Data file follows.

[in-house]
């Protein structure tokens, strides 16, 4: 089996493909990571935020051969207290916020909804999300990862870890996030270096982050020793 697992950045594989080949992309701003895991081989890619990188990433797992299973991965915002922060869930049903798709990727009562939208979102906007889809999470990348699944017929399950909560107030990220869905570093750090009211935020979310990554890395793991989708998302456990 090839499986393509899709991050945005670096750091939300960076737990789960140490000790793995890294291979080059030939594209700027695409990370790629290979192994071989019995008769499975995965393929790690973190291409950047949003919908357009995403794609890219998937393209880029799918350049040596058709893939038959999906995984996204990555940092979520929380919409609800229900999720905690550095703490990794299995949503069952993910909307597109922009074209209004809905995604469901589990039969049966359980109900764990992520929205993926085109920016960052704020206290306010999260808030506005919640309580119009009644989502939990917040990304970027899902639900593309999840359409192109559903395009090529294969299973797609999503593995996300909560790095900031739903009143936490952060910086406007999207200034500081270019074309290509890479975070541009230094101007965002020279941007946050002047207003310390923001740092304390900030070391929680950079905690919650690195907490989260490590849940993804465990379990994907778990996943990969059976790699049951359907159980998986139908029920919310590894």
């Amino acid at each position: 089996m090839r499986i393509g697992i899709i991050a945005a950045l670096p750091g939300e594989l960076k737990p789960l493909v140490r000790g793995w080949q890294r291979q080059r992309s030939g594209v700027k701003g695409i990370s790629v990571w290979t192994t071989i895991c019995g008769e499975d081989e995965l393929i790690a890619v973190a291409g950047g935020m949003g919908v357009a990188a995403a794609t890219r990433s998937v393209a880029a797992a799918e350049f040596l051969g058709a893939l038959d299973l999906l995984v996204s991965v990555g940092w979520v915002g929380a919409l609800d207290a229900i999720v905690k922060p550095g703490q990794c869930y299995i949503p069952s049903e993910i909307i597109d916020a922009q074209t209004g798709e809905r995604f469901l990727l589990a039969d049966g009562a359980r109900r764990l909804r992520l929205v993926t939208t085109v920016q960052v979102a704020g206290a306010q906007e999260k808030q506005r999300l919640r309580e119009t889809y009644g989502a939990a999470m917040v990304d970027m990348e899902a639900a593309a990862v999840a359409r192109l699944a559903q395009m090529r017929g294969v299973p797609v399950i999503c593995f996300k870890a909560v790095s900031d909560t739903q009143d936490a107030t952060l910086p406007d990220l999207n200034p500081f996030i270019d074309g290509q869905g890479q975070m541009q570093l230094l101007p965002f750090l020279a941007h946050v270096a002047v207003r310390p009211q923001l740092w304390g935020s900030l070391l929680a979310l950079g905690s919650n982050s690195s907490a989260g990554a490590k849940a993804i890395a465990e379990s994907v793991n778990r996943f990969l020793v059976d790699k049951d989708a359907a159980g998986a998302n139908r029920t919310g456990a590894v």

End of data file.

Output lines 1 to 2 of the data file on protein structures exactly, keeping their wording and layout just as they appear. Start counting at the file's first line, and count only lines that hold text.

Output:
[in-house]
């Protein structure tokens, strides 16, 4: 089996493909990571935020051969207290916020909804999300990862870890996030270096982050020793 697992950045594989080949992309701003895991081989890619990188990433797992299973991965915002922060869930049903798709990727009562939208979102906007889809999470990348699944017929399950909560107030990220869905570093750090009211935020979310990554890395793991989708998302456990 090839499986393509899709991050945005670096750091939300960076737990789960140490000790793995890294291979080059030939594209700027695409990370790629290979192994071989019995008769499975995965393929790690973190291409950047949003919908357009995403794609890219998937393209880029799918350049040596058709893939038959999906995984996204990555940092979520929380919409609800229900999720905690550095703490990794299995949503069952993910909307597109922009074209209004809905995604469901589990039969049966359980109900764990992520929205993926085109920016960052704020206290306010999260808030506005919640309580119009009644989502939990917040990304970027899902639900593309999840359409192109559903395009090529294969299973797609999503593995996300909560790095900031739903009143936490952060910086406007999207200034500081270019074309290509890479975070541009230094101007965002020279941007946050002047207003310390923001740092304390900030070391929680950079905690919650690195907490989260490590849940993804465990379990994907778990996943990969059976790699049951359907159980998986139908029920919310590894």